CBRE Global Investors has agreed to buy the largest asset in the liquidating European property trust formerly managed by Matrix.
Schroders, which took over as investment manager of the European Real Estate Investment Trust (EREIT) last year, has agreed to sell Düren shopping centre near Cologne for about €60m.
Düren is one of nine properties in EREIT that form the collateral for a €140.8m loan (as at June 2013) from Lloyds Banking Group, which matures on 5 January 2014.
This loan is one of the largest the bank has included in the €1.5bn ‘Project Hampton’ commercial property loan portfolio, which it is in the process of selling.
The Düren asset is the fifth acquisition for CBRE GI’s closed-ended European Shopping Centre Fund, which buys assets for income and value-added style returns. Its acquisition means the fund is around 70% invested after raising €400m of equity.
Florencio Beccar, manager of the European Shopping Centre Fund, said CBRE GI expected to begin fund raising for a follow-on vehicle next year. CBRE GI is also likely to start fund raising in 2014 for a core open-ended shopping centre fund.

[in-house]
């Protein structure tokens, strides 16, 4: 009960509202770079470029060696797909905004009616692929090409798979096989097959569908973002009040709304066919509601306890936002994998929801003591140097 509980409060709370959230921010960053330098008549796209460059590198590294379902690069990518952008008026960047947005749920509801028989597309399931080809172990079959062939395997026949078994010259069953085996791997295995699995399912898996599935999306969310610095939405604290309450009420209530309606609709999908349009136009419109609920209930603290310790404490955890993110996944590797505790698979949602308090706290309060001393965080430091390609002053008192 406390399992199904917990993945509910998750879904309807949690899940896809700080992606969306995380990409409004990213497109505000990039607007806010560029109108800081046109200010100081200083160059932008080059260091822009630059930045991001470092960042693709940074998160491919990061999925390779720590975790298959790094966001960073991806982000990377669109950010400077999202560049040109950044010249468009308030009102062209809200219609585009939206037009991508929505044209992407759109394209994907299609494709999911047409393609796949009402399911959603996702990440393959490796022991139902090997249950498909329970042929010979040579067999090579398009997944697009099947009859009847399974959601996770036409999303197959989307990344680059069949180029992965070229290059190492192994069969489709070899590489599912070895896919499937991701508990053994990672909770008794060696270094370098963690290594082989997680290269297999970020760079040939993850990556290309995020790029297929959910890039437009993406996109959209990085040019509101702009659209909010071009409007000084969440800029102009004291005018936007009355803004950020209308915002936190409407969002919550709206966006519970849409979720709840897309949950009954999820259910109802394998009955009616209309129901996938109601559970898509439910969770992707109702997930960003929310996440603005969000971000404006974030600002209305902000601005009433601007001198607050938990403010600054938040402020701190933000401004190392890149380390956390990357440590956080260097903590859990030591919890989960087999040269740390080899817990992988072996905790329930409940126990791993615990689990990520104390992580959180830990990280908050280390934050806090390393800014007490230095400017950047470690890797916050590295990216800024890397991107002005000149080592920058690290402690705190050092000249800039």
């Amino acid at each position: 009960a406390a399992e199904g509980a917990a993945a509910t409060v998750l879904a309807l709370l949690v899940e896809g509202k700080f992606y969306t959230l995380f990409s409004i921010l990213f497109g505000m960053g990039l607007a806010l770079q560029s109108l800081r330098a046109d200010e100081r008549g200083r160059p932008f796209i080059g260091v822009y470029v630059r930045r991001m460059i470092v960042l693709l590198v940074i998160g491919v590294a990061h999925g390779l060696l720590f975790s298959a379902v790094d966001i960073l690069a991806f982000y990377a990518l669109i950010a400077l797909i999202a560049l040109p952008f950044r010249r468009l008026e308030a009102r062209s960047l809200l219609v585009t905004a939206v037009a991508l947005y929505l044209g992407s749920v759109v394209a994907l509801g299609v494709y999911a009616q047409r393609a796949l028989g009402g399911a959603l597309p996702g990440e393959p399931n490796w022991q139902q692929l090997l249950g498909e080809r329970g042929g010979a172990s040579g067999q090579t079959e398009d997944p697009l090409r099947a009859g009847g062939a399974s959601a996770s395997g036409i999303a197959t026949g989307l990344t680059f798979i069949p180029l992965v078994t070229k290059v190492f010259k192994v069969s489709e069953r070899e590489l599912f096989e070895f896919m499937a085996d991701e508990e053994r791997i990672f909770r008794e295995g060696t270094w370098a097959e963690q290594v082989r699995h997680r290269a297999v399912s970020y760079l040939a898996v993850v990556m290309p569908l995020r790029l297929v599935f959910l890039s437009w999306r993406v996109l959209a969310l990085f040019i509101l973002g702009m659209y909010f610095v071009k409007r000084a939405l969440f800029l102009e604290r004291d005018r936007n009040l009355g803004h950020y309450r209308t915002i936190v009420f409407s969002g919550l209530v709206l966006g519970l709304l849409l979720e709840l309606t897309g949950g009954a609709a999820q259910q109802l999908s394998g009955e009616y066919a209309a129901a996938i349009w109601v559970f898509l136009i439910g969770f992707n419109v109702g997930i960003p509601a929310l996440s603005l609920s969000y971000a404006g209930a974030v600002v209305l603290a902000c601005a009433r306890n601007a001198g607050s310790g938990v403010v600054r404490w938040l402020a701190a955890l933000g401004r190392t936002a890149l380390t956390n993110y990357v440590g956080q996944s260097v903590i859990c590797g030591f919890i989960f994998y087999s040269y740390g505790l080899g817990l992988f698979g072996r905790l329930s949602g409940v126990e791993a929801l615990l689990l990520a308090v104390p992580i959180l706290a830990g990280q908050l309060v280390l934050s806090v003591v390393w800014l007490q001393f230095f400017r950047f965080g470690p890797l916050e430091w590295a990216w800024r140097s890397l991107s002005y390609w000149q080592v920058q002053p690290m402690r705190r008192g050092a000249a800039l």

“Our strategy is to have both a closed-ended, more value- added fund series, with a very specific investment story about when to buy and sell, alongside a big, open-ended, core fund that would own trophy schemes and behave more like a listed company,” he said.
The European Shopping Centre Fund’s other four assets are schemes in Tyresö in Sweden; Boissenart south of Paris; Galleries St Lambert in Liege; and a second German property, the Leine Centre in Hannover.
CBRE’s fund bought the 28,161m2 Leine Centre, developed in 1973 and extended in 2011, for €117m last March in a 50:50 joint venture with US pension plan Teacher Retirement System of Texas.
This fund has another joint venture deal in the pipeline with the Texas pension fund. Leine Centre was sold by LaSalle Euro Growth and its development partners.